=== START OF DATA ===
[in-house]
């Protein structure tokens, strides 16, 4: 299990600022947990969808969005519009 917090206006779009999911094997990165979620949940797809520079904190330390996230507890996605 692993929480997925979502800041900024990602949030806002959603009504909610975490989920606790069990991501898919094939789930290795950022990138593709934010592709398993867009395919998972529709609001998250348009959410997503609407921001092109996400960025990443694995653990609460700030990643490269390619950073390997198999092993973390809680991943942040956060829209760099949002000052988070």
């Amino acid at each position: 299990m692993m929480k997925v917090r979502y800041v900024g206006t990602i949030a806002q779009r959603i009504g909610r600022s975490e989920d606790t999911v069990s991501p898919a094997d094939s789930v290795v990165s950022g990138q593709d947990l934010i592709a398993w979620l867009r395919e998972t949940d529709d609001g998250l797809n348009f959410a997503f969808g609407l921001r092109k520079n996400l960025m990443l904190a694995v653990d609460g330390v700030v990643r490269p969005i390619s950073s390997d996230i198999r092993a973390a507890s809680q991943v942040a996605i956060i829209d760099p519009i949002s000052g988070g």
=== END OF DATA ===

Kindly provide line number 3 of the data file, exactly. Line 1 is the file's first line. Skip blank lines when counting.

């Amino acid at each position: 299990m692993m929480k997925v917090r979502y800041v900024g206006t990602i949030a806002q779009r959603i009504g909610r600022s975490e989920d606790t999911v069990s991501p898919a094997d094939s789930v290795v990165s950022g990138q593709d947990l934010i592709a398993w979620l867009r395919e998972t949940d529709d609001g998250l797809n348009f959410a997503f969808g609407l921001r092109k520079n996400l960025m990443l904190a694995v653990d609460g330390v700030v990643r490269p969005i390619s950073s390997d996230i198999r092993a973390a507890s809680q991943v942040a996605i956060i829209d760099p519009i949002s000052g988070g």